Ira Hayes helped raise the flag at Iwo Jima. Heres how his tribe celebrates the complicated hero
The Gila River Indian Community paused its annual parade and ceremony, paying homage to Iwo Jima flag raiser Ira Hayes, for the last three years due to the pandemic. Last weekend, that tradition returned and discussions about his heroic, complicated life and legacy.
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U.S. government warns that AZ proposal could lead to takeover of state agency
Federal officials warn that Arizona lawmakers are voting on a bill that violates the Occupational Health and Safety Act and could result in a federal takeover of the state’s workplace safety inspections.
More Arizona politics news
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Ed Mells art will be remembered as synonymous to Arizona
Arizona artist Ed Mell died last week at the age of 81. The Show spoke about Mell’s career and legacy with Betsy Fahlman, a professor of art history at Arizona State University and adjunct curator of American Art at the Phoenix Art Museum.
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How Calas executive chef talked his way into Valleys best kitchens at 15
For The Show's Chef Talk series, we sat down with Peter McQuaid in the dining room of Cala in Scottsdale. He told us more about talking his way into some of the Valley’s best kitchens before he could drive.
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Federal judge upholds provisions of Arizonas voting laws that require proof of citizenship
In a ruling Thursday, U.S. District Judge Susan Bolton concluded Arizona legislators did not discriminate when they adopted the laws and the state does have an interest in preventing voter fraud and limiting voting to those individuals eligible to vote.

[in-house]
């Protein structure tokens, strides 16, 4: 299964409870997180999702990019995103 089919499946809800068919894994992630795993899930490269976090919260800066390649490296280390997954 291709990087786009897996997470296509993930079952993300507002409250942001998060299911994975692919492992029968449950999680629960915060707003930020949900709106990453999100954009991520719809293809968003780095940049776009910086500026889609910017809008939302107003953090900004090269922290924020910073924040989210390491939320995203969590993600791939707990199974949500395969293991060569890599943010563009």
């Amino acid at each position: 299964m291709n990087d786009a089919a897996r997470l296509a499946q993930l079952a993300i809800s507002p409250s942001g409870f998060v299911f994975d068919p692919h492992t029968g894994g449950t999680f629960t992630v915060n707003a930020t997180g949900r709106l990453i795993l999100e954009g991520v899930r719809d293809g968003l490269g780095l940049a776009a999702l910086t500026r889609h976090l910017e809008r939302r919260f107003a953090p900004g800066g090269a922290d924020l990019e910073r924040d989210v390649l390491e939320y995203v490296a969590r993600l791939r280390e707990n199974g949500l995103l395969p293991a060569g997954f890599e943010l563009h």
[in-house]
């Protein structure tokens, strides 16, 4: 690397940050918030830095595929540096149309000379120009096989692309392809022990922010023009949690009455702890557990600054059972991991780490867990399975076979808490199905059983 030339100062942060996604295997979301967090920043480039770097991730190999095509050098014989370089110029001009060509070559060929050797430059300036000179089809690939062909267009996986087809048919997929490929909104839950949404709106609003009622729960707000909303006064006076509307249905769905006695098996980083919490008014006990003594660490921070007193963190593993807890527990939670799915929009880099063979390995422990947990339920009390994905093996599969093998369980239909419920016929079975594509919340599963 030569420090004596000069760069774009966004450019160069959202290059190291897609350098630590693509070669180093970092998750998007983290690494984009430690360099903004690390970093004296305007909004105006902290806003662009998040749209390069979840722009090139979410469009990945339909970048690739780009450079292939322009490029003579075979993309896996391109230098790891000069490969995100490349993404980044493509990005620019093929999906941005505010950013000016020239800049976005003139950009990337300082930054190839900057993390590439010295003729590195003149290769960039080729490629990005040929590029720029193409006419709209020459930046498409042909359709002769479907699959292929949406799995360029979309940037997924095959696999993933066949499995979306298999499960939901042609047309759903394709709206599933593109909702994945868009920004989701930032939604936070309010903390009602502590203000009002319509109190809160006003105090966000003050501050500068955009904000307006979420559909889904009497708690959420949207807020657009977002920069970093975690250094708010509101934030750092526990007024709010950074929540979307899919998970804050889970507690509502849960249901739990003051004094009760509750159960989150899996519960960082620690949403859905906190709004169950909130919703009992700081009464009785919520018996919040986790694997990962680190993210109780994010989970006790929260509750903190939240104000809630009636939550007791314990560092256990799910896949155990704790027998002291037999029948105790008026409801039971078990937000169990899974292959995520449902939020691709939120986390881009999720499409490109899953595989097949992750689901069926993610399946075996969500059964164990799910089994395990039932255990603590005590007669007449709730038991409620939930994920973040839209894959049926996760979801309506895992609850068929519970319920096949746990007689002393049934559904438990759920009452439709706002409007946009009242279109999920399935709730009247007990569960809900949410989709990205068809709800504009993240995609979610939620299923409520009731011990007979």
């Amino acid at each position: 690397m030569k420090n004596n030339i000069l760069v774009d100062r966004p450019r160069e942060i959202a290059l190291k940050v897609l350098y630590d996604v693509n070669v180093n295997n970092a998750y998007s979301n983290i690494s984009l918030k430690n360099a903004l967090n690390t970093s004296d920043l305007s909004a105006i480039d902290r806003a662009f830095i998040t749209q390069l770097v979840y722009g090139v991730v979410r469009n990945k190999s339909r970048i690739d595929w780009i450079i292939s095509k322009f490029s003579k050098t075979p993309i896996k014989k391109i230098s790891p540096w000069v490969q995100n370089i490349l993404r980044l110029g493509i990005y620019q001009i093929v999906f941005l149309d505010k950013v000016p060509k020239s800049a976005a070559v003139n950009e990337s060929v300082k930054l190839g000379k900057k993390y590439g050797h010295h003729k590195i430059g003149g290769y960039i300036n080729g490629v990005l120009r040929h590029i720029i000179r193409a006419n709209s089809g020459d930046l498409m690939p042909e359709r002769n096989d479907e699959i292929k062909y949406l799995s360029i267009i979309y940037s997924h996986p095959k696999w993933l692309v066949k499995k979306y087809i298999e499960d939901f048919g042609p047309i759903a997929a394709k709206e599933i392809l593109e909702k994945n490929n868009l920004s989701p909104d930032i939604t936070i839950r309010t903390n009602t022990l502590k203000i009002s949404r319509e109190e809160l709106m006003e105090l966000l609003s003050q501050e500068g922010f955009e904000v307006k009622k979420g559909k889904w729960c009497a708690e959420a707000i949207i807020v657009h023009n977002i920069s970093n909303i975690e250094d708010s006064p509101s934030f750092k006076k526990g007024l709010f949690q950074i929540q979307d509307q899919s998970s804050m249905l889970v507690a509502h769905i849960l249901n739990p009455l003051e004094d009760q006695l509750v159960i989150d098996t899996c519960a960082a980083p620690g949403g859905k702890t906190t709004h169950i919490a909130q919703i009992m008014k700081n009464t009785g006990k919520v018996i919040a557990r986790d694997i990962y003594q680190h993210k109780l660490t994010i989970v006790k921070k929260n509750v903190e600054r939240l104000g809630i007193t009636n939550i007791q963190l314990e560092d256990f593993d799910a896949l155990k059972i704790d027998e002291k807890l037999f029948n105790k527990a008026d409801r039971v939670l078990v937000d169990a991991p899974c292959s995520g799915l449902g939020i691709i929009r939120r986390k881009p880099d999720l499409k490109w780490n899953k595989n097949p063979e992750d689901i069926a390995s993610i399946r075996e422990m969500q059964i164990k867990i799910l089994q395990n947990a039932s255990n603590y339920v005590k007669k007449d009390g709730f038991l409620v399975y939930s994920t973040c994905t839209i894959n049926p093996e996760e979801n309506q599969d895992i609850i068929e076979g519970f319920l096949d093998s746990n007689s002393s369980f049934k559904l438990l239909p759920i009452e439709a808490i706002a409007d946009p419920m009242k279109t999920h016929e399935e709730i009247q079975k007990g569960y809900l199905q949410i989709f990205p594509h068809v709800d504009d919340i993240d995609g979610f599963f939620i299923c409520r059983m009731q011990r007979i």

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Sleater-Kinney grapple with a sense of complacency and grief on new album
The Show spoke with Carrie Brownstein of Sleater-Kinney, a band that grew out of the riot grrrl movement in the early '90s and released their newest album, "Little Rope," in January.
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NewsCap: If Stephen Richer loses, Democrats win
To talk about a new entrant into the GOP primary for Maricopa County recorder, more immigration bills moving through the state Legislature and more, The Show sat down with Doug Cole of HighGround and Karl Gentles of The Gentles Agency.
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NPR News

Elon Musk sues OpenAI for choosing profits over 'the benefit of humanity'
A former co-chair of OpenAI, Musk says he invested millions in the AI lab on "false promises" that it would be nonprofit and open-source. OpenAI is now backed by Microsoft.
When celebrities show up to protest, the media follows — but so does the backlash
The Middle East crisis has sharply divided Hollywood. Celebrities who've spoken out have lost jobs and been harassed. But there's a long history of celebrities lending their voices to bigger causes.
In Georgia, a bill to cut all ties with the American Library Association is advancing
Several other states have made moves to disassociate from the nation's oldest library professional association. But Georgia's bill, the first of its kind in the nation, goes further than the others.
CVS and Walgreens to start dispensing the abortion pill in states where it's legal
CVS will start filling prescriptions for mifepristone in Massachusetts and Rhode Island. Walgreens will start in New York, Pennsylvania, Massachusetts, California and Illinois.
Health care company ties Russian-linked cybercriminals to prescriptions breach
A ransomware attack targeting a UnitedHealth Group subsidiary is disrupting pharmacies and hospitals nationwide, leaving patients with problems filling prescriptions or seeking medical treatment.
Nikki Haley raises $12 million in February as she marches toward Super Tuesday
In a conversation with a few reporters Friday, Haley highlighted her background in accounting, saying, "The accountant in me stretches and stretches and stretches those dollars."